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Patients who have been ill for years with Th1/Th17 inflammatory symptoms usually collect a wide range of diagnostic labels in their quest for answers. A diagnosis is just a doctor's best guess, and can at times be useful to help determine treatment choices in some diseases or for getting disability. Some doctors order specialized testing to try to verify all possible diagnoses because they are thinking of them as separate diseases and do not recognize the common etiology. The determination to thoroughly test and diagnose is based on the premise that symptoms can then be managed, or individualized treatment can be determined.
However, all the so-called ‘autoimmune’ diseases and many chronic illnesses are now believed to be variations of the Th1/Th17 inflammatory process. An exact diagnosis isn't important.
”I have several diagnoses that I believe are all due to Th1/Th17 inflammation. These labels refer to the damage that the inflammation has done to my body but do not explain why. I much prefer the following diagnostic label because it explains the root cause of the clinical picture.
”Hypervitaminosis-D (proven by blood work) resulting in symptoms of Th1/Th17 inflammation due to systemic chronic intracellular infection, as evidenced by Herxheimer reaction, and also evidenced by resolution of abnormal blood work and inflammatory symptoms with Inflammation Therapy.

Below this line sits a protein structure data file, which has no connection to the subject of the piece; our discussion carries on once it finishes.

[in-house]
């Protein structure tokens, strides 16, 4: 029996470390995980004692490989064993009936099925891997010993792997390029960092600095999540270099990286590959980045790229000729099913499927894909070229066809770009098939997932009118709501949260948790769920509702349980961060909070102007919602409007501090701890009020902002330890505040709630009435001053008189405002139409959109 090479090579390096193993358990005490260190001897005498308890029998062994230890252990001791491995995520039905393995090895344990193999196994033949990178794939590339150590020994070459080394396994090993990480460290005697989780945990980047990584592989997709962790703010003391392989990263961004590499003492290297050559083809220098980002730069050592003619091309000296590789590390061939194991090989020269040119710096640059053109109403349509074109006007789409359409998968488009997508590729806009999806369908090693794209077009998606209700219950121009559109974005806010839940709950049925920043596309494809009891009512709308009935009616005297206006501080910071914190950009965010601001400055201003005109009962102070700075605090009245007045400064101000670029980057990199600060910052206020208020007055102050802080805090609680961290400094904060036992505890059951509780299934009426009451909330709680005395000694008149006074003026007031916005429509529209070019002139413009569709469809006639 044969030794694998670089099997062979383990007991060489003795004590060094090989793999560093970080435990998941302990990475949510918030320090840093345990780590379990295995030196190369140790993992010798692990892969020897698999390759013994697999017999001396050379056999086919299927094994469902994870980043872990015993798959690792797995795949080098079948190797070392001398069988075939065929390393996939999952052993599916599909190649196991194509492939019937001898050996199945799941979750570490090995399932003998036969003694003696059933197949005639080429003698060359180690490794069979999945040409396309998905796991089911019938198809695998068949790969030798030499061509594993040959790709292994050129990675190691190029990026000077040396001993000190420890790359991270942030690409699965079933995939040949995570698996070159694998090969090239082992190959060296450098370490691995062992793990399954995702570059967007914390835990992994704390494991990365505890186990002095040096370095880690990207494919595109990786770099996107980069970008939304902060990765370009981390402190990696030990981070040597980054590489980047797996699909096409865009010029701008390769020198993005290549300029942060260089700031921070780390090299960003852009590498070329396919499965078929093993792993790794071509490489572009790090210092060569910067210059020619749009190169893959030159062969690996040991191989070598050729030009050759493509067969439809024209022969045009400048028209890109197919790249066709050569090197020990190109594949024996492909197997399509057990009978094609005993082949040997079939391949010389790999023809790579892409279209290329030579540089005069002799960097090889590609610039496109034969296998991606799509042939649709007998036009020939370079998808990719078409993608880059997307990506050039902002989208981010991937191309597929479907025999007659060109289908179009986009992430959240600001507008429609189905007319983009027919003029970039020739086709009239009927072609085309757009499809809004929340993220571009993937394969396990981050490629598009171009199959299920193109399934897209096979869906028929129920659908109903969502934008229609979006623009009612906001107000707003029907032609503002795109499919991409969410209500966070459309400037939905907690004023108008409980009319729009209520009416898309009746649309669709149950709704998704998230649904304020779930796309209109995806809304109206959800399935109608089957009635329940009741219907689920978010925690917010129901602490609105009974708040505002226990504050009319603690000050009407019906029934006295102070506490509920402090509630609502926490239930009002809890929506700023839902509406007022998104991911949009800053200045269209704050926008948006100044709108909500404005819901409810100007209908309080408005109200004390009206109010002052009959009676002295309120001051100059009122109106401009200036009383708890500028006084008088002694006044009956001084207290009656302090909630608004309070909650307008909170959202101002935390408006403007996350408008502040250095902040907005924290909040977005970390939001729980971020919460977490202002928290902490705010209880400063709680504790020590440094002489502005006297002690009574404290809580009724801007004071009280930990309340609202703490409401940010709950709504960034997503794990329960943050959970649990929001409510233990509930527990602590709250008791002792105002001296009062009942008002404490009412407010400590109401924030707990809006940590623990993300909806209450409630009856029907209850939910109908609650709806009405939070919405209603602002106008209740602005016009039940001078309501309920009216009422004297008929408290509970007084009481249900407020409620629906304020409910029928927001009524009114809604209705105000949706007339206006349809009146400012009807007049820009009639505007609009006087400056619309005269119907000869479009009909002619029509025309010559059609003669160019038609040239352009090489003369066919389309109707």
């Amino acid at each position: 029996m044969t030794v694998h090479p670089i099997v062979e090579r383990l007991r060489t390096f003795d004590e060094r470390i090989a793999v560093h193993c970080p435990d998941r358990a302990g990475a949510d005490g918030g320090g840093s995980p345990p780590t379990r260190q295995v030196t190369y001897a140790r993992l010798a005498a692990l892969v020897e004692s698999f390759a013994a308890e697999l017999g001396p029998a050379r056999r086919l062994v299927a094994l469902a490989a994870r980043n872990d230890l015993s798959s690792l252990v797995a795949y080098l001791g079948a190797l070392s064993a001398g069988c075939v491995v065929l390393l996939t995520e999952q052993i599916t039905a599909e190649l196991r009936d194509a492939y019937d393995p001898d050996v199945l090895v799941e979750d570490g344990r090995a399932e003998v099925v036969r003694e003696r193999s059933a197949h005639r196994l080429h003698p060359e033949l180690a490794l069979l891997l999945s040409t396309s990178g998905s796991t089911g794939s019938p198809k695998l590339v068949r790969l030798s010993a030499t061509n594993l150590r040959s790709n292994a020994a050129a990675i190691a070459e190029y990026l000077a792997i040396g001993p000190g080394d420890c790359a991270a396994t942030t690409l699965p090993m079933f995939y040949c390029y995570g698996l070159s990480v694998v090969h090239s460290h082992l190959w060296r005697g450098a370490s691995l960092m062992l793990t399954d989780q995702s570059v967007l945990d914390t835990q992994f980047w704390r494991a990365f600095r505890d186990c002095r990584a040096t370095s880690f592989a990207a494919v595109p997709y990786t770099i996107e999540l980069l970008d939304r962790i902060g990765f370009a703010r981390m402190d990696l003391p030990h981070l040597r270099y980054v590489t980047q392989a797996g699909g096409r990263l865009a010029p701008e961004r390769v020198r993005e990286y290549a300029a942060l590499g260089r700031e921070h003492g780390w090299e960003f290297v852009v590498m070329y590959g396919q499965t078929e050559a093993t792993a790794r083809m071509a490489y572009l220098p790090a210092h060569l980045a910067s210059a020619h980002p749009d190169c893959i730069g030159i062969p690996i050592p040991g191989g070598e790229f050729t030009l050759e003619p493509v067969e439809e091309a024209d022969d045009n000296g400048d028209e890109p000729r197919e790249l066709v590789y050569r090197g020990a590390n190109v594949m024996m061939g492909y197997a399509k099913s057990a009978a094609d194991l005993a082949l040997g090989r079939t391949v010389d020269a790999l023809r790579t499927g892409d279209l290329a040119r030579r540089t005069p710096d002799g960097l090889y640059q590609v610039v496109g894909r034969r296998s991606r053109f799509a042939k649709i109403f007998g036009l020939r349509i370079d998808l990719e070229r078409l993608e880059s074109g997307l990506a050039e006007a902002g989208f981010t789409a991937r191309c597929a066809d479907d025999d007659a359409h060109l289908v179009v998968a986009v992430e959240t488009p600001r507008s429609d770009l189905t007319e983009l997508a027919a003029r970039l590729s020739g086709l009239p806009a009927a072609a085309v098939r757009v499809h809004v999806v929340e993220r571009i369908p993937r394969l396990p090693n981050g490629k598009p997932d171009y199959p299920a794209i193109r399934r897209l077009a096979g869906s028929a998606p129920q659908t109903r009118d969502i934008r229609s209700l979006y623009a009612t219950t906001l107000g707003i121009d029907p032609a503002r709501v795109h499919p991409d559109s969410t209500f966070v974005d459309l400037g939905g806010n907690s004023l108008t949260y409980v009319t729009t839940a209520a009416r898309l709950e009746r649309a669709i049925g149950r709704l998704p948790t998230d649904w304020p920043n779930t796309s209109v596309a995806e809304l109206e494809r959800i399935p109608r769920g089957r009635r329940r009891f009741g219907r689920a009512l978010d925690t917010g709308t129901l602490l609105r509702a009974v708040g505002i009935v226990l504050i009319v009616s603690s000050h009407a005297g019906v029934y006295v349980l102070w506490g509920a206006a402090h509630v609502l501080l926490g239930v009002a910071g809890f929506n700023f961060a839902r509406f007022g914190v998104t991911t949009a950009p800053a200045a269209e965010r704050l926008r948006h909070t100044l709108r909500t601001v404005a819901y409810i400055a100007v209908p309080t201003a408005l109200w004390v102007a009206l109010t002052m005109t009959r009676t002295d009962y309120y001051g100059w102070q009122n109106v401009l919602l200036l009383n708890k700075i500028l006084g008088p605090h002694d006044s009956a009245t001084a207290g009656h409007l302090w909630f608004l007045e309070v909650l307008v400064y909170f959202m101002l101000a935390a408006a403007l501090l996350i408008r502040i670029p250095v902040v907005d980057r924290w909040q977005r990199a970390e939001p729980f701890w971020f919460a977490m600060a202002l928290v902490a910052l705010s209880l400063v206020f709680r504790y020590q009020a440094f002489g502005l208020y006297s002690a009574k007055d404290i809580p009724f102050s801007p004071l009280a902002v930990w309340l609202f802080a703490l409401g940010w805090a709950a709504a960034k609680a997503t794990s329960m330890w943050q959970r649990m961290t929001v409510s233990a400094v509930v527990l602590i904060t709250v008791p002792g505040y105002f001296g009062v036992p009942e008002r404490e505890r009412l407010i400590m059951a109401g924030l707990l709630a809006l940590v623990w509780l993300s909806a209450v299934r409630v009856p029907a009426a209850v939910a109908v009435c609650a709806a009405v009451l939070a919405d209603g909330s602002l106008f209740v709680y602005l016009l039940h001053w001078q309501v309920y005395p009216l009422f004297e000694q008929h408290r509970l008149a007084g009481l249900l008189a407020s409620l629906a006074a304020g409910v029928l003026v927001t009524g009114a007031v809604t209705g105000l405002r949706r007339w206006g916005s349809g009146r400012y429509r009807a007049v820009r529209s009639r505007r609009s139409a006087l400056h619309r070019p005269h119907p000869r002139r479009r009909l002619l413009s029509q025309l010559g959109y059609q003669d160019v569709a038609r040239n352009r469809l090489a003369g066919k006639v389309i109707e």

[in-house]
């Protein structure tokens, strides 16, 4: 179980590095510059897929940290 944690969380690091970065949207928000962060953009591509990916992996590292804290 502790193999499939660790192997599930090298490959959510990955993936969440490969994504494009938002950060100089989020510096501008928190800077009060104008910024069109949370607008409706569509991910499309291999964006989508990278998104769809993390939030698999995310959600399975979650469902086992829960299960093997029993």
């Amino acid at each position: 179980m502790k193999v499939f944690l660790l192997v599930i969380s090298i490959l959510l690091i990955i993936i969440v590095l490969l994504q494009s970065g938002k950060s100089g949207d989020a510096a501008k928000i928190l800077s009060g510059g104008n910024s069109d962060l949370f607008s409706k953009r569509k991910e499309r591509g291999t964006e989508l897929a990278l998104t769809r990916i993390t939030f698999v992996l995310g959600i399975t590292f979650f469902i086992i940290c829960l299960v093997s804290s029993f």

"Not very catchy but it points to the correct treatment which will eliminate the cause and thus the disease/s.” Meg Mangin, R.N.
Diagnosing Th1/Th17 inflammation
Specific diagnostic labels aren't needed to begin Inflammation Therapy (IT). For example, it isn't necessary to undergo invasive and risky tests (e.g., lung biopsy, spinal tap, bone marrow biopsy) or expensive tests to locate inflamed tissues.
To verify inflammatory illness and dysregulated vitamin D metabolism, we recommend measuring two D-metabolites:
  • 1,25-dihydroxyvitamin-D (125-D)
  • 25-hydroxyvitamin-D (25D or D2/D3)

Assessing labs is desirable before initiating therapy to establish a baseline before treatment. The following tests are recommended:

  • Complete blood count (CBC)
  • Comprehensive metabolic panel (CMP)
  • TSH
  • Liver enzymes

See also:

Identifying pathogens
Identification of specific pathogens isn't necessary to begin Inflammation Therapy. Trying to pinpoint a specific organism and testing for antibodies is futile and unnecessary because bacteria living within the monocytes and macrophages can't be detected by routine lab tests.
Cell wall deficient (CWD) bacteria only move out of the infected cells when the cells die. They use biochemical mechanisms to delay apoptosis (cell death) and make the cell stay intact as long as possible. When the cells die (apoptosis or phagocytosis) it might be possible to see them at that point with PCR (polymerase chain reaction) testing if the PCR probe sequence is general enough. But PCR testing is expensive and only done in specialty labs.
Antibodies found in the blood are due to the pathogens which were unsuccessful, the ones that were killed by the immune system. These are not the pathogens that cause Th1 inflammation. The intracellular bacteria which cause Th1 inflammation do not appear in antibody assays.
Biopsy testing doesn't usually look for intracellular bacteria and they would be difficult to identify because the bacteria are destroyed when taken out of the body; their protective homeostasis is lost and the lysosomes in the immune system kill them.